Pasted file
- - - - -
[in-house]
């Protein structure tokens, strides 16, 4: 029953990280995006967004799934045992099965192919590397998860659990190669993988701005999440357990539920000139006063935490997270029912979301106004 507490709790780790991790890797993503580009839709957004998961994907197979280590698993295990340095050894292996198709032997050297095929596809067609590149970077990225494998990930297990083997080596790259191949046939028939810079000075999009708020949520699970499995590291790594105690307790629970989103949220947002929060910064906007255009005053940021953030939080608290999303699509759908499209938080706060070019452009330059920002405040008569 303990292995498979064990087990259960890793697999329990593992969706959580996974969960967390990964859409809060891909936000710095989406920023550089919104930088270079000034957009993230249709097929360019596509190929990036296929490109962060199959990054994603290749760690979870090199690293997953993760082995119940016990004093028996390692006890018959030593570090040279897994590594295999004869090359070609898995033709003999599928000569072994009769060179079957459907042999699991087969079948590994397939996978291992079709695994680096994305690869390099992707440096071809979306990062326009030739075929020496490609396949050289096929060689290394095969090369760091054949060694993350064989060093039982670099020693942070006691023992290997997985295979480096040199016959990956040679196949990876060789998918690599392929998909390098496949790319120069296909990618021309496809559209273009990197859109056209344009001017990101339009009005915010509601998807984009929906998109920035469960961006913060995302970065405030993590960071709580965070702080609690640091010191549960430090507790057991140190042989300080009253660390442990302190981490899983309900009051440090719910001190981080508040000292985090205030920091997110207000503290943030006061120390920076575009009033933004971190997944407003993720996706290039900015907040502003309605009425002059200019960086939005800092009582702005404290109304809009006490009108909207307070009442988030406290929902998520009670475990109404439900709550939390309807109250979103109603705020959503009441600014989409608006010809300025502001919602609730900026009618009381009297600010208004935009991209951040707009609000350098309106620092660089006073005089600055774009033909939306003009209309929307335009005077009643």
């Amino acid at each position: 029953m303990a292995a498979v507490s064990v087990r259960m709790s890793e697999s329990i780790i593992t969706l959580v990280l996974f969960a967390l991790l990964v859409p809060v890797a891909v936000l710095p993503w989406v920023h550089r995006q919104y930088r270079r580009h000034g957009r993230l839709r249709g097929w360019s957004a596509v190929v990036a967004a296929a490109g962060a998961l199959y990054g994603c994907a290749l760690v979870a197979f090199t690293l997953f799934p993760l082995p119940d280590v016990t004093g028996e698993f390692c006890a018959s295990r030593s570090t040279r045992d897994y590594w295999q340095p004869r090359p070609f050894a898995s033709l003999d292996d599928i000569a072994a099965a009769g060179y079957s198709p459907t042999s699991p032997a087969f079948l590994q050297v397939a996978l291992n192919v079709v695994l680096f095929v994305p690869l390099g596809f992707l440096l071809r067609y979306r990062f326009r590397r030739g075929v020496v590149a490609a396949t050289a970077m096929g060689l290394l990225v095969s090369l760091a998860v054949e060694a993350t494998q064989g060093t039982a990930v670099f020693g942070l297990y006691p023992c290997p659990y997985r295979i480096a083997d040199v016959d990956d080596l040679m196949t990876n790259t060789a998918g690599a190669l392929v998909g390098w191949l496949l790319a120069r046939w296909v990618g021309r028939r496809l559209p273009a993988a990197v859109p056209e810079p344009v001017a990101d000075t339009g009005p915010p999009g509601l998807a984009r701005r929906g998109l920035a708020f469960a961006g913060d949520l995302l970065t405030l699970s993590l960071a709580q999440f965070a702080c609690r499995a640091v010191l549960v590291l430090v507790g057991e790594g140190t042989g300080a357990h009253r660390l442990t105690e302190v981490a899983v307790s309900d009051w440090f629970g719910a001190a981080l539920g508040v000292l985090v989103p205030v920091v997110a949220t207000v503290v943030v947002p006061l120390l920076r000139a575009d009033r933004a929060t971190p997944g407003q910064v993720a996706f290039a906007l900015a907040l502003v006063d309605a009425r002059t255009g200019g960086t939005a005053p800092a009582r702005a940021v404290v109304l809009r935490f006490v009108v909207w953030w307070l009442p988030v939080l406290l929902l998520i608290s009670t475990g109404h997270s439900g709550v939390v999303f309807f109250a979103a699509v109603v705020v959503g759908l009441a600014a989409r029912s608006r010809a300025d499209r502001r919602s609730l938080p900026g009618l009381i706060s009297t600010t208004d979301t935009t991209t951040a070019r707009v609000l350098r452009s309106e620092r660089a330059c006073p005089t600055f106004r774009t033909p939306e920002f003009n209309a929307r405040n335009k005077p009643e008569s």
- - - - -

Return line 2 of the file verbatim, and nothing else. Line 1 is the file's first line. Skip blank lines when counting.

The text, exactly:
């Protein structure tokens, strides 16, 4: 029953990280995006967004799934045992099965192919590397998860659990190669993988701005999440357990539920000139006063935490997270029912979301106004 507490709790780790991790890797993503580009839709957004998961994907197979280590698993295990340095050894292996198709032997050297095929596809067609590149970077990225494998990930297990083997080596790259191949046939028939810079000075999009708020949520699970499995590291790594105690307790629970989103949220947002929060910064906007255009005053940021953030939080608290999303699509759908499209938080706060070019452009330059920002405040008569 303990292995498979064990087990259960890793697999329990593992969706959580996974969960967390990964859409809060891909936000710095989406920023550089919104930088270079000034957009993230249709097929360019596509190929990036296929490109962060199959990054994603290749760690979870090199690293997953993760082995119940016990004093028996390692006890018959030593570090040279897994590594295999004869090359070609898995033709003999599928000569072994009769060179079957459907042999699991087969079948590994397939996978291992079709695994680096994305690869390099992707440096071809979306990062326009030739075929020496490609396949050289096929060689290394095969090369760091054949060694993350064989060093039982670099020693942070006691023992290997997985295979480096040199016959990956040679196949990876060789998918690599392929998909390098496949790319120069296909990618021309496809559209273009990197859109056209344009001017990101339009009005915010509601998807984009929906998109920035469960961006913060995302970065405030993590960071709580965070702080609690640091010191549960430090507790057991140190042989300080009253660390442990302190981490899983309900009051440090719910001190981080508040000292985090205030920091997110207000503290943030006061120390920076575009009033933004971190997944407003993720996706290039900015907040502003309605009425002059200019960086939005800092009582702005404290109304809009006490009108909207307070009442988030406290929902998520009670475990109404439900709550939390309807109250979103109603705020959503009441600014989409608006010809300025502001919602609730900026009618009381009297600010208004935009991209951040707009609000350098309106620092660089006073005089600055774009033909939306003009209309929307335009005077009643």